The Miami metropolitan area is located in the state of Florida and has a total of 5.5 million inhabitants. However, only 500,000 people live in the city, as Miami Beach, for example, is counted as a separate town with 89,000 inhabitants. We stayed between Miami and Fort Lauderdale in Pembroke Pines (160,000 inhabitants). In the end, all cities look very similar. One reason is the American habit of laying all streets out in a checkerboard pattern. This makes getting along in the cities easy, but the number of traffic lights is utopian. This and the inferior public transport are just a few reasons, why traffic jams occur even on ten-lane roads. Still, the Americans seem to not know about roundabouts.
The most famous attraction is probably the shore in Miami Beach, as seen in countless movies and series. Since we came from the Caribbean, the beach was nice, but had nothing on St. Maarten or Barbados. Additionally, Tes and I like quiet, secluded beaches. At Miami Beach, I therefore disliked the skyscrapers standing right behind you and the sea made from sunbeds, that look like laying batteries for tanning-willing people. Incidentally, I’ve rarely seen so many sculpted faces and bodies – as if people were trying to confirm my prejudices from TV shows and movies!
Other attractions include the Venetian Pool, which is unfortunately only opened during the summer months, and Jungle Island, an over-sized water park, that was closed due to Hurricane Irma. As the country is quite young, there are only a few historic/ interesting buildings. For an architecture enthusiast, the numerous museums (Contemporary Art, Lowe Art, History, Science, etc.) are likely among the most beautiful buildings in the city. For a change, we spent a day in the Everglades and Key West. My favorite were the Wynwood Walls, showing street art at its finest. Don´t forget to check the gallery below for some pics!
An important part of the American lifestyle is shopping. There are malls everywhere, but they got almost exclusively the same stores. We walked through Dolphin Mall and Sawgrass Mills Mall. That feels like a day trip each. After all, there are innumerous shops in the gigantic buildings and the products are immensely cheap compared to Europe. This applies to electrical goods, clothes of all kinds and meals; at least if you want to permanently feed on fast- and processed food. As soon as you look for “real” food, prices go up. Incidentally, the pricing in America is always advertised without VAT. However, how many taxes you pay depends on the county – not (!) the state. Incidentally, you never know how much you pay exactly at the cash register.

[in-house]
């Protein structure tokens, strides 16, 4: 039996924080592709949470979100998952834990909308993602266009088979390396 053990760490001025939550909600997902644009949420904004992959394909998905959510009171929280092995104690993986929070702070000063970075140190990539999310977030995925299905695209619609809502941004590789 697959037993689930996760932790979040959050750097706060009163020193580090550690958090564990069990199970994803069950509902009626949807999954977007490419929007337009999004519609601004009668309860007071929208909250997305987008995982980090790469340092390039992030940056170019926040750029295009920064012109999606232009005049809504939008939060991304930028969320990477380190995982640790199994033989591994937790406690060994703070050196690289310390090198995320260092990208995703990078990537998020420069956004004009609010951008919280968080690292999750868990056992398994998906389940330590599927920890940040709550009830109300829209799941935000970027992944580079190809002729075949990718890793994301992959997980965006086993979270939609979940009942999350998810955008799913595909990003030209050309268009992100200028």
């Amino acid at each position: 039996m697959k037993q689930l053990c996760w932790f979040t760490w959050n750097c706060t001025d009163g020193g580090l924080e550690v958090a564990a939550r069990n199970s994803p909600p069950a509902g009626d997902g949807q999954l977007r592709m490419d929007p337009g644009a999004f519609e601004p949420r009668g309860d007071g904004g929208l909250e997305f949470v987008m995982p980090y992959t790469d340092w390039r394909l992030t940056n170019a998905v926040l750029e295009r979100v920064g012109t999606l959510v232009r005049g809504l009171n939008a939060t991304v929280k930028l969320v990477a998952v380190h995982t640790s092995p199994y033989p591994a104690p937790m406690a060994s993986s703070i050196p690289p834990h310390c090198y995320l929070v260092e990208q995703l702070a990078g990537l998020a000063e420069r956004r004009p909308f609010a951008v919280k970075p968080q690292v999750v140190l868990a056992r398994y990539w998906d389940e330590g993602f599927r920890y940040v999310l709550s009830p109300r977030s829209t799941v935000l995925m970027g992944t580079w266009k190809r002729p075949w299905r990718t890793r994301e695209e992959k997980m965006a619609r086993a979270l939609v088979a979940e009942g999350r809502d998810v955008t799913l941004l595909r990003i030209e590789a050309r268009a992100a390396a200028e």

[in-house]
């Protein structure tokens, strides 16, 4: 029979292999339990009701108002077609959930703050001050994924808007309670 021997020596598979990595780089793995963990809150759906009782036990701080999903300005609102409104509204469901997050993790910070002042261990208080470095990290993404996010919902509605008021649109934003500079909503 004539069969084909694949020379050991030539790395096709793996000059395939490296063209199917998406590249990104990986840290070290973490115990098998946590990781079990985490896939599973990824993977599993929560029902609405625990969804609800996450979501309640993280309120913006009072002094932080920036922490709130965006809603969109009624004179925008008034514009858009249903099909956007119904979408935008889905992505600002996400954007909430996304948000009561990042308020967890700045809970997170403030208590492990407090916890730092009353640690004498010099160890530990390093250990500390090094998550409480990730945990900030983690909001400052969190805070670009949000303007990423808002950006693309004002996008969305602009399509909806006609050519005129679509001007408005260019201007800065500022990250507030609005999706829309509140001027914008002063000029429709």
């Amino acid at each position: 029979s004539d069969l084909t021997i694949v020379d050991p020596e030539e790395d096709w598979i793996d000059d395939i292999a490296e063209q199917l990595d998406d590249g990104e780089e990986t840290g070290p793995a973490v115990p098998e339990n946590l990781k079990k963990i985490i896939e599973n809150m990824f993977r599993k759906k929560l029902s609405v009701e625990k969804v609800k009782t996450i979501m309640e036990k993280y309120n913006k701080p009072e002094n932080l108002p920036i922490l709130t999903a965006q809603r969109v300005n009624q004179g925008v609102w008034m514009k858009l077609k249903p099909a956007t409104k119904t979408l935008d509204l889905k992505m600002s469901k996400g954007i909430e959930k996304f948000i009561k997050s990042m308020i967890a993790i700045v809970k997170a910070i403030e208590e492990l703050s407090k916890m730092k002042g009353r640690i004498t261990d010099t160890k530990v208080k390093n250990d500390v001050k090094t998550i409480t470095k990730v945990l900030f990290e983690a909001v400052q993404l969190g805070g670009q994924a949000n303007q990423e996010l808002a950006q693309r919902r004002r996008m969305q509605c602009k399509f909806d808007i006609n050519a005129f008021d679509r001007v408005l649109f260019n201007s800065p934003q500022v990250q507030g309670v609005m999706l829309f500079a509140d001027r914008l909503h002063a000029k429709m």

Through previous visits, I remembered the Americans as open-minded people, that like to fire up a conversation. That had not changed. Whether while watching crocodiles, while observing a parking lot brawl or at the beach promenade in Miami Beach, the locals like to start conversations – very cool! The best ones, however, I had with the sellers in the shopping malls. I was informed how shitty a seller-job really is, was advised by a transsexual on the personalization of flip-flops and got a brief Hitler impression from a suitcase seller (his ironic idea of Germany). Everybody was somehow happy to meet a German – that was cool, too! The self-centered behavior of the majority of people, however, I experienced as tiring. People stare at their cell phones, pay no attention to the outside world and behave as if they were the only people around.
This was my third visit to the USA, as I´ve been to Boston (MA) and Cleveland (OH). So Tes could get a few impressions of the world power as well, we planned a one-week stopover. The United States of America has a unique position throughout all my travels: It’s the only country I enjoy to leave. Exactly that´s what every passenger of our canceled flight to Europe told me, while waiting at the airport. Everyone was annoyed and reported the same thing: It starts when you enter the country. The paranoid way you are received as a visitor is anything, but welcoming: Unfriendly border guards, that let you feel their situational superiority, long queues at the counters and the need for body scanner … the first few hours in the country are not pleasant.